Science Matters – larks and owls

How does being a lark or a owl affect academic performance? Photo: Pink Sherbet Photography/Creative commons

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Most of us are active by day and rest by night, but within these confines there are several possibilities ranging from larks (early risers) to owls (late risers).

These preferences, called chronotypes, have a genetic basis that controls one’s biological clock, but this can be modified by various factors such as light exposure, age and lifestyle.

However, when the genetic and environmental cues are not aligned a chronic condition known as ‘social jetlag’ may ensue.

This problem is exacerbated during adolescence when chronotypes become increasingly delayed, but schools start early in the morning.

This can cause sleep loss that may lead to major health and psychological problems and also affect academic performance.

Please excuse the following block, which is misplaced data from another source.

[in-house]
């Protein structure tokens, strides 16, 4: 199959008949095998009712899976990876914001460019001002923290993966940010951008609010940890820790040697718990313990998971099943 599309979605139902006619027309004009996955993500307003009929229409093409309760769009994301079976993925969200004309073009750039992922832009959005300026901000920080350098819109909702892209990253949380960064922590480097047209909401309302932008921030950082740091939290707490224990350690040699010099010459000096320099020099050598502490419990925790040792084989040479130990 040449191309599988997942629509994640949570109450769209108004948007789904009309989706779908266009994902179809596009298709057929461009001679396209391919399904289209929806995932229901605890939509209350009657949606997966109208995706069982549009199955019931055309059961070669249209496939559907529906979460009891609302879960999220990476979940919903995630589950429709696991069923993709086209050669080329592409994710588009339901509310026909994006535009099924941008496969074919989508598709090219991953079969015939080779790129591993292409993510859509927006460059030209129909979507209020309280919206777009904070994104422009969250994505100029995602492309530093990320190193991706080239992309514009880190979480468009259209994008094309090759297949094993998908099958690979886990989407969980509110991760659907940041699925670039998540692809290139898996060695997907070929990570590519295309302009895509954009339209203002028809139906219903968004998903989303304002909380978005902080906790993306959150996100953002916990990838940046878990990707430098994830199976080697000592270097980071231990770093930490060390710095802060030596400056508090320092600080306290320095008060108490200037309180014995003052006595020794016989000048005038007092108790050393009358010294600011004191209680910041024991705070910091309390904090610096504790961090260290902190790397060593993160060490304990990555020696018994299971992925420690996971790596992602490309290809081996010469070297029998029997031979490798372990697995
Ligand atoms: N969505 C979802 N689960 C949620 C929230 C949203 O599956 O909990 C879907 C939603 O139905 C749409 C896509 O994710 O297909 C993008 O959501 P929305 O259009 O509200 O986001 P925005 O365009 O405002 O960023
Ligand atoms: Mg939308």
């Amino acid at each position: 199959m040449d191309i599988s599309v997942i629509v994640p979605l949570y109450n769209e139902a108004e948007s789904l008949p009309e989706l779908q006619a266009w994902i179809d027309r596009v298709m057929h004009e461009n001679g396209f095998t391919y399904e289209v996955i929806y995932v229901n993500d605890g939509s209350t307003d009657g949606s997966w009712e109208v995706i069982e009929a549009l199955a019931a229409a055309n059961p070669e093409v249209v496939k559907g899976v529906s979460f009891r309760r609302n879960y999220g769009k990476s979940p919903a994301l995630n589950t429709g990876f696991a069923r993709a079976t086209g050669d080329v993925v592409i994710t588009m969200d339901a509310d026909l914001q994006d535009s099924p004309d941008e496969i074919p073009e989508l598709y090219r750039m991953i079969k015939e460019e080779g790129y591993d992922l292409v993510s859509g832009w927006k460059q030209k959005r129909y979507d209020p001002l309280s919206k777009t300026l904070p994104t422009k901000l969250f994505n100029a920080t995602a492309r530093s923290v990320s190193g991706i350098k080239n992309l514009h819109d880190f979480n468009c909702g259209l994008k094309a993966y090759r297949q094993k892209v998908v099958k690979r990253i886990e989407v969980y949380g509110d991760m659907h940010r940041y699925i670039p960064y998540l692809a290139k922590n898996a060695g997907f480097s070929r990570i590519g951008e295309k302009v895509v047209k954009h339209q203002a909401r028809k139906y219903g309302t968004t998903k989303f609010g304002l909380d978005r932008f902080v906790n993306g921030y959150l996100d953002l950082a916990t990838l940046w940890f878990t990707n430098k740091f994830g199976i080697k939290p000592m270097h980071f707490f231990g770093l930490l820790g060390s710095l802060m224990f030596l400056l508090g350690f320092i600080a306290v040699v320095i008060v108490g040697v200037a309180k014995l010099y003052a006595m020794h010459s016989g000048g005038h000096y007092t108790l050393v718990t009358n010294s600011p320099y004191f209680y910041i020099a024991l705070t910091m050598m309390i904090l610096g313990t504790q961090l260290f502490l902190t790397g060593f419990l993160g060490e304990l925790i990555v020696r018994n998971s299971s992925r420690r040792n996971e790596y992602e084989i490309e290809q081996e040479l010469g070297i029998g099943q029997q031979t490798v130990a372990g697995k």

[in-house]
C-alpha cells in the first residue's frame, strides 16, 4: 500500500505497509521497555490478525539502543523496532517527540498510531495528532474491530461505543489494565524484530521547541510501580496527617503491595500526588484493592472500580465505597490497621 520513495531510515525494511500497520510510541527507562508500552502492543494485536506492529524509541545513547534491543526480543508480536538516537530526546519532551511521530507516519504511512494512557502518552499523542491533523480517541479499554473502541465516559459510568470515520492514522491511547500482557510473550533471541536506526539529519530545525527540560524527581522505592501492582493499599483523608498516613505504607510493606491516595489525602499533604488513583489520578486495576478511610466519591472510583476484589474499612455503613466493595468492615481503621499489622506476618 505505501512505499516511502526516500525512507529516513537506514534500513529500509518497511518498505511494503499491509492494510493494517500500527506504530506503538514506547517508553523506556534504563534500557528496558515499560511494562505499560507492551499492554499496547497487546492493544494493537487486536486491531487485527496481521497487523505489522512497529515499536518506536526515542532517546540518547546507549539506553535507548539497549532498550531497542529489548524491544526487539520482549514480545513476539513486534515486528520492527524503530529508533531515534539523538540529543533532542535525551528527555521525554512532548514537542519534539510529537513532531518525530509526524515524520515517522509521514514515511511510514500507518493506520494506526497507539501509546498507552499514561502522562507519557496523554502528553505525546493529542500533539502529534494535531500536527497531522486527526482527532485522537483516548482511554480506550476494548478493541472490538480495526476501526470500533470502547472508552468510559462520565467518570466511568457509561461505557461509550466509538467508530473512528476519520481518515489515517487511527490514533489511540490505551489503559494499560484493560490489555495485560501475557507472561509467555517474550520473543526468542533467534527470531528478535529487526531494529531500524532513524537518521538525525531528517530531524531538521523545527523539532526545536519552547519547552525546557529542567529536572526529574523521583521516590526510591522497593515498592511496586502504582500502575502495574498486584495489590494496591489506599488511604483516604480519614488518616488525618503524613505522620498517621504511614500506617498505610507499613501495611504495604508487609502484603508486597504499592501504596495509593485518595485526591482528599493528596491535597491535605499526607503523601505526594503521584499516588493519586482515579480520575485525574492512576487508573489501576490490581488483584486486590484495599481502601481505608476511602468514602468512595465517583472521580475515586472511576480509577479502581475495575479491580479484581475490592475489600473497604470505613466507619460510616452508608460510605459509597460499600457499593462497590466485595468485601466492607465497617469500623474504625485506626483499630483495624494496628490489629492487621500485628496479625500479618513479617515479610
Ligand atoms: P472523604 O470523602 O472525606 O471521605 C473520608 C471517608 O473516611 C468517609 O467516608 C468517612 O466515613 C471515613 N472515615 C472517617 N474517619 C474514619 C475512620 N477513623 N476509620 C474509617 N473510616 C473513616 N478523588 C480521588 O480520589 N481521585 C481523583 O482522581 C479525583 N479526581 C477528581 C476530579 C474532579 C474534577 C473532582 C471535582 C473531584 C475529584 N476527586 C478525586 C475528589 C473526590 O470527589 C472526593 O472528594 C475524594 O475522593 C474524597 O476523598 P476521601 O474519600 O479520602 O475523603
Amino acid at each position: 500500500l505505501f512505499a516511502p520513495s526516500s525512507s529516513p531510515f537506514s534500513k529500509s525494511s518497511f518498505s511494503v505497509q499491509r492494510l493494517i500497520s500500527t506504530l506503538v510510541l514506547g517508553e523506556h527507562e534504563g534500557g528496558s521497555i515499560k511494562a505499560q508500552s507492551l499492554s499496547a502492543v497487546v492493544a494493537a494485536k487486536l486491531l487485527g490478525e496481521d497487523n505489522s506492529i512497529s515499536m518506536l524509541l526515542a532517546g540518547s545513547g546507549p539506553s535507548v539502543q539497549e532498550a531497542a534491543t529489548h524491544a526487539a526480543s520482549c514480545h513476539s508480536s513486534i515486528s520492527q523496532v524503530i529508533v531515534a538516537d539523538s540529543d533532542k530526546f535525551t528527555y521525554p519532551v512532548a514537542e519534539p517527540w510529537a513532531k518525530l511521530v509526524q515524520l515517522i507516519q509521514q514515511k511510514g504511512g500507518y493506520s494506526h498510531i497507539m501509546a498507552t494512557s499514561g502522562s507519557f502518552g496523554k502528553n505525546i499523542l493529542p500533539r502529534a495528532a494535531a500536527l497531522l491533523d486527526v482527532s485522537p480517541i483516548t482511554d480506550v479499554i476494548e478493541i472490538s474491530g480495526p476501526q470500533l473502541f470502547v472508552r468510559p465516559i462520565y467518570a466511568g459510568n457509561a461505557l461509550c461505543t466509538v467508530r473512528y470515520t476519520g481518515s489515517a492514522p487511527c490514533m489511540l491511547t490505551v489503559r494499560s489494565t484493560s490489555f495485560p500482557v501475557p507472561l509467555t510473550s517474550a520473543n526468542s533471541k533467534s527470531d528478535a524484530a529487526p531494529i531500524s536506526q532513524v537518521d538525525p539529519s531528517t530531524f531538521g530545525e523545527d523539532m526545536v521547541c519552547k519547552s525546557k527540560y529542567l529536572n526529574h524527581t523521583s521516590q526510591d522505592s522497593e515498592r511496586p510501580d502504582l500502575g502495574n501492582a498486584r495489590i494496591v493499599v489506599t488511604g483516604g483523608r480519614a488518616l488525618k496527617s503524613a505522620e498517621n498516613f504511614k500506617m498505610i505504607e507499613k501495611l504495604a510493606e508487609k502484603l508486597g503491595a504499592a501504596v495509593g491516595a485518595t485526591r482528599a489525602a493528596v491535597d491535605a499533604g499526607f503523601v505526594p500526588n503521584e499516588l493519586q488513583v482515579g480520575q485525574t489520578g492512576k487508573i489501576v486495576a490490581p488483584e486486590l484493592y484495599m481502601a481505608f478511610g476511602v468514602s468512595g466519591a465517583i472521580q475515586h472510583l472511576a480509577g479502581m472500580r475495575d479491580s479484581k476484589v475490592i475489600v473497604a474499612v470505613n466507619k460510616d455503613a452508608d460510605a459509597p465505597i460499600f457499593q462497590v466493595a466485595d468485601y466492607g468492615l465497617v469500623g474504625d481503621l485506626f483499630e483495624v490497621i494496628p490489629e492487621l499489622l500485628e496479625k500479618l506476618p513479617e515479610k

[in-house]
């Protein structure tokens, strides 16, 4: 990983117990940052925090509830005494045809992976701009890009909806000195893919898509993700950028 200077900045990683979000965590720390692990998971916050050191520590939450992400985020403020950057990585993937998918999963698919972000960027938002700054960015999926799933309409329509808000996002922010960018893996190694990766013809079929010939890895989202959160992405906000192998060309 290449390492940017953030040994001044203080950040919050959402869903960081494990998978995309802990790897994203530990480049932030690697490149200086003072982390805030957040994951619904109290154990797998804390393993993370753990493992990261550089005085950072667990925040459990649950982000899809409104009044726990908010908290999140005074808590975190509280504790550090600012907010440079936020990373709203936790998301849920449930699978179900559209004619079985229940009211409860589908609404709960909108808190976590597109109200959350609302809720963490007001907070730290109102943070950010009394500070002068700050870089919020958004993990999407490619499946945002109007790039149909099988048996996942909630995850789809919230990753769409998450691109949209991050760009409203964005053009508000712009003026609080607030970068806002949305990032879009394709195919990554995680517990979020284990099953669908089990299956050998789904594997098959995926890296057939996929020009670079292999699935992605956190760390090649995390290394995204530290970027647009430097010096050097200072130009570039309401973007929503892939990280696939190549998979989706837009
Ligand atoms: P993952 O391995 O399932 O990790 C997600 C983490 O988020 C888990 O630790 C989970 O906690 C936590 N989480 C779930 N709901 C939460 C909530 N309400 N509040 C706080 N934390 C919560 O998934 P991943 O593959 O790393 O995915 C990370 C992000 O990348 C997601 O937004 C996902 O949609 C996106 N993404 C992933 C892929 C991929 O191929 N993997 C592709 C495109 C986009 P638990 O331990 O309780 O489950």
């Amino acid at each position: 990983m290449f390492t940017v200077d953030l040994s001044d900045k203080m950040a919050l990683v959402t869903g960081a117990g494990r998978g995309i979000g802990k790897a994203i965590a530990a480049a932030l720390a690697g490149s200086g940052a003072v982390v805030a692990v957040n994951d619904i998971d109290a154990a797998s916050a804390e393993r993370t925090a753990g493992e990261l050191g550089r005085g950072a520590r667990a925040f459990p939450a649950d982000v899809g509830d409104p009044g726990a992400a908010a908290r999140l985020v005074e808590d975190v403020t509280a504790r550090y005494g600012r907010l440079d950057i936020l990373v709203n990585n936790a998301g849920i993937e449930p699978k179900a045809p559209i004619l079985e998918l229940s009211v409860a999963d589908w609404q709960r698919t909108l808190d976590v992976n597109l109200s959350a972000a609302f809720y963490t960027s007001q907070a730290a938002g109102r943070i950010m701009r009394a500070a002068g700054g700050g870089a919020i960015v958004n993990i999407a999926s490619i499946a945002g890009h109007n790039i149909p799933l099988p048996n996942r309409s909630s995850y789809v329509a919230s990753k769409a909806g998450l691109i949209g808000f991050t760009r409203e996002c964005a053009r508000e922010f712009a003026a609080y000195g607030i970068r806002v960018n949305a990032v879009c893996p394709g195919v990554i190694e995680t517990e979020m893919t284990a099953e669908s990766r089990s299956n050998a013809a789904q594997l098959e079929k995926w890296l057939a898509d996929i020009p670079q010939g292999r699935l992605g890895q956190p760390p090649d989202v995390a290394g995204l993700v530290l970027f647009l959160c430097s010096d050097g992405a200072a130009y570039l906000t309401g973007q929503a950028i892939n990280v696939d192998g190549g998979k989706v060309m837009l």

In a recent study scientists examined how the interaction between chronotype and school start time influenced individual academic performance* by taking advantage of a high school system where 753 students had been randomly assigned to lessons in the morning (07.45 to 12.05), afternoon (12.40 to 17.00) or evening (17.20 to 21.40).

This enabled the unbiased testing of the effect of chronology and school schedules on academic performance in adolescents aged 13-14 years and 17-18 years.

The results showed that among the early morning group, very few students got adequate sleep.

The larks (early chronotypes) outperformed owls (late chronotypes) in all school subjects and this effect, which increased as students progressed through the school, was most extreme in maths.

This outcome, however, was not evident in those having afternoon schooling, and the situation almost reversed in those receiving evening schooling, where students with later chronotypes performed slightly better in languages than the early chronotypes in the same group.

Clearly academic performance is influenced by biological variation in daily rhythms, to an extent that has previously been underestimated.

The study authors, while conceding that it is impractical to attempt to fully align school timetables to individual chronotypes, suggest that it may be possible to, for example, progressively delay school start times during adolescence.

* Goldin et al.